When the oil boom went bust, Oklahoma protected drillers and squeezed schools
By Luc Cohen and Joshua Schneyer, Reuters Investigates

NEWCASTLE, Oklahoma  – After intense lobbying, Oklahoma’s oilmen scored a victory two years ago. State lawmakers voted to keep in place some of the lowest taxes on oil and gas production in the United States – a break worth $470 million in fiscal year 2015 alone.

The state’s schools haven’t been so fortunate. In Newcastle, 23 miles from the capital of Oklahoma City, John Cerny recently learned that the school attended by his five-year-old granddaughter, Adelynn, will open just four days a week next year. The Bridge Creek school district will slash spending because of a projected $1.3 billion state budget shortfall next year.

Beth Lawton teaches first grade at Broadmoore Elementary in Moore, a city of 59,000  bordering the capital. In April, she and several colleagues were told their contracts won’t be renewed because of funding cuts. Broadmoore’s class sizes are expected to rise next year as a result.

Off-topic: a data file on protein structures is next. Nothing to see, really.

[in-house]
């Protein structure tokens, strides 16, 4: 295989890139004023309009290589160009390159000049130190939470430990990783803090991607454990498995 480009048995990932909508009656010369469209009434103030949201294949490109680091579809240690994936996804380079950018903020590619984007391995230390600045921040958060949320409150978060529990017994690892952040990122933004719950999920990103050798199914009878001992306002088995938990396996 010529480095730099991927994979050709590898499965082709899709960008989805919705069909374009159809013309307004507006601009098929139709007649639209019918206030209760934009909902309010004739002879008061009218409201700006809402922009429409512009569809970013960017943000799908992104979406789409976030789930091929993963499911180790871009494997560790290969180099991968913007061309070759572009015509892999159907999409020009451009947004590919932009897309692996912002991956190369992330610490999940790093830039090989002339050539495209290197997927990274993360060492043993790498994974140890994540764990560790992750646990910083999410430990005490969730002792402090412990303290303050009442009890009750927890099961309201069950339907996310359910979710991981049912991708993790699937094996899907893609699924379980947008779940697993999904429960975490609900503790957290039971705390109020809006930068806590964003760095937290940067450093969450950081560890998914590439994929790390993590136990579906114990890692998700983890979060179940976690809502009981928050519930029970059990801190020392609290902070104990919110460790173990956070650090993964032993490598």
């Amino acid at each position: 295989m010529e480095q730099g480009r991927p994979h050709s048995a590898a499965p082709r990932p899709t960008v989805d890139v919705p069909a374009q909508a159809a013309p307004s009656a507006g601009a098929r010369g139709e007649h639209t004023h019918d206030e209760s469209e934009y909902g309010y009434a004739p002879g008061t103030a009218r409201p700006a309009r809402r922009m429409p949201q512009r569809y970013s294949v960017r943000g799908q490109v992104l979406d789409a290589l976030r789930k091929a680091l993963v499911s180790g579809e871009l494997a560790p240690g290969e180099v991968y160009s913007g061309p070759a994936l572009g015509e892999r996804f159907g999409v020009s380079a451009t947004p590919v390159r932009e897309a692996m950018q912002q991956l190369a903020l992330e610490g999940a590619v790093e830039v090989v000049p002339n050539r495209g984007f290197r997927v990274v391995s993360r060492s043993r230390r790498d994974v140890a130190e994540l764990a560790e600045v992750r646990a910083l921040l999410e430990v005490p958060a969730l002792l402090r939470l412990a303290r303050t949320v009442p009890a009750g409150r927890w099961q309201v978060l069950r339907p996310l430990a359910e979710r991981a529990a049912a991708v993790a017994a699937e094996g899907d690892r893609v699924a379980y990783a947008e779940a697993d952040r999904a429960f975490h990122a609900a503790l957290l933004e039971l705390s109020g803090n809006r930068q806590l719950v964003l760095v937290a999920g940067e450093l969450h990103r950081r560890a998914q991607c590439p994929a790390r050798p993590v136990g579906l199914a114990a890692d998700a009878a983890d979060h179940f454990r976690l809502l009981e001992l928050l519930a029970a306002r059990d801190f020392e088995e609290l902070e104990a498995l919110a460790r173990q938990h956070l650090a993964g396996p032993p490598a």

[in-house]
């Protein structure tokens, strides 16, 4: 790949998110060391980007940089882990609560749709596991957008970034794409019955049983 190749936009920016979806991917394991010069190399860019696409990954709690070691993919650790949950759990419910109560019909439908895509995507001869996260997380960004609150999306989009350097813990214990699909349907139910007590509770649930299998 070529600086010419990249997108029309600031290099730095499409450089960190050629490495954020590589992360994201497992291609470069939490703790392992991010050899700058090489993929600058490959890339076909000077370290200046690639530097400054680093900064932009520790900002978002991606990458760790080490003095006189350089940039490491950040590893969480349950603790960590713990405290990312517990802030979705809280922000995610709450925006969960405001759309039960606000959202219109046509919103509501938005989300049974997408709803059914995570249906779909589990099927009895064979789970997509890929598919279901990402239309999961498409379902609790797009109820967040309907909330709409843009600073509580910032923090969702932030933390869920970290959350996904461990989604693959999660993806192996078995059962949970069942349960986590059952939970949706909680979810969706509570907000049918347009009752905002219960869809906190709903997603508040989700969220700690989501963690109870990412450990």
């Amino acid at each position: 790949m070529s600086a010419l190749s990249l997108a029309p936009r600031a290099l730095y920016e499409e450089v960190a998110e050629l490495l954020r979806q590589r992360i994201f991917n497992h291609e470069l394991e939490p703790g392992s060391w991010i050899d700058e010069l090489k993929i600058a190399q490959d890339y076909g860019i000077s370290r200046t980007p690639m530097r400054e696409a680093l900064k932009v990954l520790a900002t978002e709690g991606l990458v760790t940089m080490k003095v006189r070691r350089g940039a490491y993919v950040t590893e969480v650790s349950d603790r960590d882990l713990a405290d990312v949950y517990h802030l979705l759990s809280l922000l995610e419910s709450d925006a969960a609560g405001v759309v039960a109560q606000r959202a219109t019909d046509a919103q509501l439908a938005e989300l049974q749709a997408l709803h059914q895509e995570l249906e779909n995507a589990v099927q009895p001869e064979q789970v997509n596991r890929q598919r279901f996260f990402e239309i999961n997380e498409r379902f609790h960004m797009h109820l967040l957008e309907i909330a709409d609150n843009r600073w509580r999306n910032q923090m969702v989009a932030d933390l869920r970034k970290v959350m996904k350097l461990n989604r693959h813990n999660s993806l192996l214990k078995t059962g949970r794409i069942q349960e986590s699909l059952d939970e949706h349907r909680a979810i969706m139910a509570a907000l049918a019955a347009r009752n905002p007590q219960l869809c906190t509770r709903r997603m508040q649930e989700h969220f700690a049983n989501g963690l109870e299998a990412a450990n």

“I think our lawmakers have failed us, and I don’t understand how little they value education,” Lawton said.

Oklahoma’s school-funding crisis is part of the pain inflicted by falling oil prices on energy-rich states across America that rely on natural-resources taxes to pay their governments’ bills. But the crisis in Oklahoma is especially dire, exacerbated by a legacy of large tax breaks bestowed upon oil companies.

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